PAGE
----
Something to note about CX season is that cyclocross Nationals has been moved from January to the second weekend in December (Louisville, Ky). Thus, the season has been condensed. It started this past weekend in Roanoke, VA at a community park, Fallon Park, and as you may guess it was hot.
In reality, there is a UCI race every weekend from the first weekend in September until Nationals in December with the only break in the schedule being Thanksgiving weekend. The Kona crew will not be racing all those races. That would be ludicrous. They have hand picked a bunch of racing that allows a few breaks here and there while still hitting some of the best and biggest races on the calendar. Their schedule is posted at the bottom of this post.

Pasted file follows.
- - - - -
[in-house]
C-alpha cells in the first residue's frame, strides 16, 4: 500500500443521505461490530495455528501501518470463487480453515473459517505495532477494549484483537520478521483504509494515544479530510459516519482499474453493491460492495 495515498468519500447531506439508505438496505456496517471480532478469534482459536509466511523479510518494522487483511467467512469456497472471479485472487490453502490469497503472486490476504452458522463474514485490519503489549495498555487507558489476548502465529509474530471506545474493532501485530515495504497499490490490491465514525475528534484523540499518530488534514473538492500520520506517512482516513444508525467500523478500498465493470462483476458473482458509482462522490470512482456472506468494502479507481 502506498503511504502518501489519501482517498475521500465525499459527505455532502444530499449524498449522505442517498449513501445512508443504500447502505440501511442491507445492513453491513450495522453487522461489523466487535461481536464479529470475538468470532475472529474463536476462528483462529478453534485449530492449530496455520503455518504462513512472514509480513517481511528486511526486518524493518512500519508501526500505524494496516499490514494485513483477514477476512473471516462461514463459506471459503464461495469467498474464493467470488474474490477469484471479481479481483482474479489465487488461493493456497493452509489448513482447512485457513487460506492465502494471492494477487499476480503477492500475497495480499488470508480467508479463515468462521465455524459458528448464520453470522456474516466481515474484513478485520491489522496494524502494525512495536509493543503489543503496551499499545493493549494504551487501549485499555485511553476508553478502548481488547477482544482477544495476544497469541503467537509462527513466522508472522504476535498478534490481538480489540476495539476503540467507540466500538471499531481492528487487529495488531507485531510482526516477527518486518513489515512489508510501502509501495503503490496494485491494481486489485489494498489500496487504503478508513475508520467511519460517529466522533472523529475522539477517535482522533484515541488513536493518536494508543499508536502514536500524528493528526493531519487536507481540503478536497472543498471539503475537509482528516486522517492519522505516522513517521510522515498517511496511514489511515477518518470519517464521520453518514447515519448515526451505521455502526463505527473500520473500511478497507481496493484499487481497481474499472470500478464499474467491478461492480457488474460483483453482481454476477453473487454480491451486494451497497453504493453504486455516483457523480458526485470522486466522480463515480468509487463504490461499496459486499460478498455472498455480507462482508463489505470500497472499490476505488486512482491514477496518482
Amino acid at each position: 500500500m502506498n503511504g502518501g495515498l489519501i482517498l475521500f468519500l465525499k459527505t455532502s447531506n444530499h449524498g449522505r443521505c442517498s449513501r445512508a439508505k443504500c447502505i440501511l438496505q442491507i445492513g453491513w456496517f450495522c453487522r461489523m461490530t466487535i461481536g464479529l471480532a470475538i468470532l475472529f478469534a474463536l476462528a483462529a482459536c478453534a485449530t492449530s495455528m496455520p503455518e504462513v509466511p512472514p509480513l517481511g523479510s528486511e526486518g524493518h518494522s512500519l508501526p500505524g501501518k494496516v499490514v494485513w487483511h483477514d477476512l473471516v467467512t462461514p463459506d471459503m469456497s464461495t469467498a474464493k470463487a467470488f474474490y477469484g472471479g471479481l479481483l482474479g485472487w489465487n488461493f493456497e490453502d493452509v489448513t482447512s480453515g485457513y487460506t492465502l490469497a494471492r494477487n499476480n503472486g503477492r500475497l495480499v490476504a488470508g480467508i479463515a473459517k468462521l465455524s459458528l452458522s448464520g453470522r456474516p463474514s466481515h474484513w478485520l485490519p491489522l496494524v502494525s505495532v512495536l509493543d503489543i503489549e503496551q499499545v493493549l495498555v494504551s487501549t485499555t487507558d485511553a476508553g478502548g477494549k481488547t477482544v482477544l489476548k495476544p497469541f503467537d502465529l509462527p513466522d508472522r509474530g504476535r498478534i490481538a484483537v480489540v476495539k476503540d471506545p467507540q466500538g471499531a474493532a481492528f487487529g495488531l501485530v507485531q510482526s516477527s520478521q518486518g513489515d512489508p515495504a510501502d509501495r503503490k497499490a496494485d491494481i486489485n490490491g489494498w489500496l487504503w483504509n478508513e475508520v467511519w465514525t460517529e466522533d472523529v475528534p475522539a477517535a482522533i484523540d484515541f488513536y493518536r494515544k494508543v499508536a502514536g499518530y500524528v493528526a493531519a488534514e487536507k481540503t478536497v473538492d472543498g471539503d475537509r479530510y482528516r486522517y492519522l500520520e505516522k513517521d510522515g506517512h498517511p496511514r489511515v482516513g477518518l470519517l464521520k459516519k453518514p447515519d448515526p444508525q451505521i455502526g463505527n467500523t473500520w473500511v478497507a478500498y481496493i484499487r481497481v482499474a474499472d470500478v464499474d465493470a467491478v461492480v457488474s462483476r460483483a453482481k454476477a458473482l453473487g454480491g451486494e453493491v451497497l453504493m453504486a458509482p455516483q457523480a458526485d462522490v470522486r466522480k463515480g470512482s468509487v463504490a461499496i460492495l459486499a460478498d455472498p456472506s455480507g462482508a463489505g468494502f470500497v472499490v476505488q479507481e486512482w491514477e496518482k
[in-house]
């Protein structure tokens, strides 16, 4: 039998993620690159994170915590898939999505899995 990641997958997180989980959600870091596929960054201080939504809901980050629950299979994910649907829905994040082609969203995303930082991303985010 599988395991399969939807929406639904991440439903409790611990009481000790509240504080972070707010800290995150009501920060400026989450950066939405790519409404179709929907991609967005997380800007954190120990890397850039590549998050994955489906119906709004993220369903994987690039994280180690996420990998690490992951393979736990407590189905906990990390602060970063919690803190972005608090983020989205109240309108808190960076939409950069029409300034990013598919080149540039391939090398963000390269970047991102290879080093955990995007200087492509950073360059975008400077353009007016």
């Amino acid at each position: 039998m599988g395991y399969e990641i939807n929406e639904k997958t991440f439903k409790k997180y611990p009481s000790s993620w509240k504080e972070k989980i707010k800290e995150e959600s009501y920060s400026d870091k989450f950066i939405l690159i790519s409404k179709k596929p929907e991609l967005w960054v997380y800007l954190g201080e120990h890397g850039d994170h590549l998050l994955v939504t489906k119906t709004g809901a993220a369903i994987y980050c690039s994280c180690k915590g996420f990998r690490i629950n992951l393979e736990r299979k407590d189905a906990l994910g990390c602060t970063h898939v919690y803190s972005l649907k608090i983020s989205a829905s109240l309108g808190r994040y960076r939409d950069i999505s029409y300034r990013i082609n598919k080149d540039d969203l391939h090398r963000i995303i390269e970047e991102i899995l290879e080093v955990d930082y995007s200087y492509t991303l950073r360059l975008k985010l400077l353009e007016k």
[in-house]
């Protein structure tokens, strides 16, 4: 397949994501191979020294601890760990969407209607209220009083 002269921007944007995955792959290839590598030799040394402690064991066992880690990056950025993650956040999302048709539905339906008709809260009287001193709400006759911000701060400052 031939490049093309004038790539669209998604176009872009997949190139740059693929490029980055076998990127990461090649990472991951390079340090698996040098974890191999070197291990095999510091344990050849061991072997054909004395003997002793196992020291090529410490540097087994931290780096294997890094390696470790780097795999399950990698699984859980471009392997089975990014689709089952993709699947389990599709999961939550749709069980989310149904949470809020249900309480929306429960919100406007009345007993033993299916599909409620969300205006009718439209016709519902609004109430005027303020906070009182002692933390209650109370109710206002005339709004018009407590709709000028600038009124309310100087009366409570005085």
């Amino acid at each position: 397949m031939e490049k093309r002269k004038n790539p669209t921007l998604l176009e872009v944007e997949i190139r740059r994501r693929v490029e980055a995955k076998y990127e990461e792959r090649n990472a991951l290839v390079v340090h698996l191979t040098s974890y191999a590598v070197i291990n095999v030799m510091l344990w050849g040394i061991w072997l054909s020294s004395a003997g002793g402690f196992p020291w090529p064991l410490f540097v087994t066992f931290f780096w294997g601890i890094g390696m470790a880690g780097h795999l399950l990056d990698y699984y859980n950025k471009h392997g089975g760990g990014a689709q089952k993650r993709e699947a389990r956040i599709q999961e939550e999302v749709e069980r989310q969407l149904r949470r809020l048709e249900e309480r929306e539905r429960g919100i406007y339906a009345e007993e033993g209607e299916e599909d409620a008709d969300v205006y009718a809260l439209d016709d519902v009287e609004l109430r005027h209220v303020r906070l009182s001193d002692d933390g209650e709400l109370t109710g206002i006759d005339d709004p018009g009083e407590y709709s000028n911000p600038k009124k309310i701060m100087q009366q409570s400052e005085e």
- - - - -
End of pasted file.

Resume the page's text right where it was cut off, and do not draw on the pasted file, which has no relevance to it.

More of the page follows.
As you may have read, Rebecca Fahringer is joining Kerry Werner for the Kona-Maxxis-Shimano CX team this year. If you haven’t read about the update click here.
Kerry: ” With the start of CX being one week earlier then last year we were left scrambling the week before Go Cross to get things together. I had frames, Becca’s were still on a boat, I got Shimano wheels and our new Maxxis tires arrived Monday before the race. The rest of our Shimano order was running a little late and didn’t show up until Thursday before the race. Therefore, We were both stuck running last year’s frames, which is fine. The old stallions had been holding up just fine through the training sessions at my local park. So Thursday when Becca flew into NC they spent the afternoon loading the trailer with gobs of parts still in boxes and plastic.